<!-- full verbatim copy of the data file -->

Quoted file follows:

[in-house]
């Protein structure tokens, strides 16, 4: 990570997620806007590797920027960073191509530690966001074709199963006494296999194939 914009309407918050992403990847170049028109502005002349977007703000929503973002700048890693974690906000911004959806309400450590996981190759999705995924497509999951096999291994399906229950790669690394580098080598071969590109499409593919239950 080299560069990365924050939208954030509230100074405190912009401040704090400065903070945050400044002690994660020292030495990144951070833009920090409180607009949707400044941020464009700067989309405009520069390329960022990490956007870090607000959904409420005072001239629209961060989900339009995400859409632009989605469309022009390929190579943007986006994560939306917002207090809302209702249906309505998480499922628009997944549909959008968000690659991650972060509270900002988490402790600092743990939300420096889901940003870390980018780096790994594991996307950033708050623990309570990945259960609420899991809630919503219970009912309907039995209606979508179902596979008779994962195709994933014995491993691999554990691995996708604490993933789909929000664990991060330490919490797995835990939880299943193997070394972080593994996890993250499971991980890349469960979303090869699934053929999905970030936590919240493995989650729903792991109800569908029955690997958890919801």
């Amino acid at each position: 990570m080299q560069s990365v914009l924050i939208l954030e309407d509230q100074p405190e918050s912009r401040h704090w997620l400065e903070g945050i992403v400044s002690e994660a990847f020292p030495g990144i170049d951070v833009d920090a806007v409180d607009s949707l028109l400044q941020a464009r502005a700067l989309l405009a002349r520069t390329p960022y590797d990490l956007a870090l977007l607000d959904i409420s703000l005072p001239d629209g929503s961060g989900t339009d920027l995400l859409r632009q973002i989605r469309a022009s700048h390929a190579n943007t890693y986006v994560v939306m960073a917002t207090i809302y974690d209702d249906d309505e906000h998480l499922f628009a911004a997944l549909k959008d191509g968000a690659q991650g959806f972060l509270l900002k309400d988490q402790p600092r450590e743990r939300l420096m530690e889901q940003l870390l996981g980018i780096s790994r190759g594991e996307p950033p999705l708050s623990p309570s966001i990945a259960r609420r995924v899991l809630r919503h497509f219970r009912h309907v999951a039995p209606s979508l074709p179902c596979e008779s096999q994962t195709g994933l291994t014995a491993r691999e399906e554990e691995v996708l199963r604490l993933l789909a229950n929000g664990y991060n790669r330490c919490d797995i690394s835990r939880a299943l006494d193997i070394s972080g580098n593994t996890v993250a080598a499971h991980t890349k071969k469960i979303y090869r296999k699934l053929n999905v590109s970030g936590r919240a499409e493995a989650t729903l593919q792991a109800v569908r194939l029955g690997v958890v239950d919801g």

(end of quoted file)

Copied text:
[in-house]
């Protein structure tokens, strides 16, 4: 990570997620806007590797920027960073191509530690966001074709199963006494296999194939 914009309407918050992403990847170049028109502005002349977007703000929503973002700048890693974690906000911004959806309400450590996981190759999705995924497509999951096999291994399906229950790669690394580098080598071969590109499409593919239950 080299560069990365924050939208954030509230100074405190912009401040704090400065903070945050400044002690994660020292030495990144951070833009920090409180607009949707400044941020464009700067989309405009520069390329960022990490956007870090607000959904409420005072001239629209961060989900339009995400859409632009989605469309022009390929190579943007986006994560939306917002207090809302209702249906309505998480499922628009997944549909959008968000690659991650972060509270900002988490402790600092743990939300420096889901940003870390980018780096790994594991996307950033708050623990309570990945259960609420899991809630919503219970009912309907039995209606979508179902596979008779994962195709994933014995491993691999554990691995996708604490993933789909929000664990991060330490919490797995835990939880299943193997070394972080593994996890993250499971991980890349469960979303090869699934053929999905970030936590919240493995989650729903792991109800569908029955690997958890919801």
């Amino acid at each position: 990570m080299q560069s990365v914009l924050i939208l954030e309407d509230q100074p405190e918050s912009r401040h704090w997620l400065e903070g945050i992403v400044s002690e994660a990847f020292p030495g990144i170049d951070v833009d920090a806007v409180d607009s949707l028109l400044q941020a464009r502005a700067l989309l405009a002349r520069t390329p960022y590797d990490l956007a870090l977007l607000d959904i409420s703000l005072p001239d629209g929503s961060g989900t339009d920027l995400l859409r632009q973002i989605r469309a022009s700048h390929a190579n943007t890693y986006v994560v939306m960073a917002t207090i809302y974690d209702d249906d309505e906000h998480l499922f628009a911004a997944l549909k959008d191509g968000a690659q991650g959806f972060l509270l900002k309400d988490q402790p600092r450590e743990r939300l420096m530690e889901q940003l870390l996981g980018i780096s790994r190759g594991e996307p950033p999705l708050s623990p309570s966001i990945a259960r609420r995924v899991l809630r919503h497509f219970r009912h309907v999951a039995p209606s979508l074709p179902c596979e008779s096999q994962t195709g994933l291994t014995a491993r691999e399906e554990e691995v996708l199963r604490l993933l789909a229950n929000g664990y991060n790669r330490c919490d797995i690394s835990r939880a299943l006494d193997i070394s972080g580098n593994t996890v993250a080598a499971h991980t890349k071969k469960i979303y090869r296999k699934l053929n999905v590109s970030g936590r919240a499409e493995a989650t729903l593919q792991a109800v569908r194939l029955g690997v958890v239950d919801g």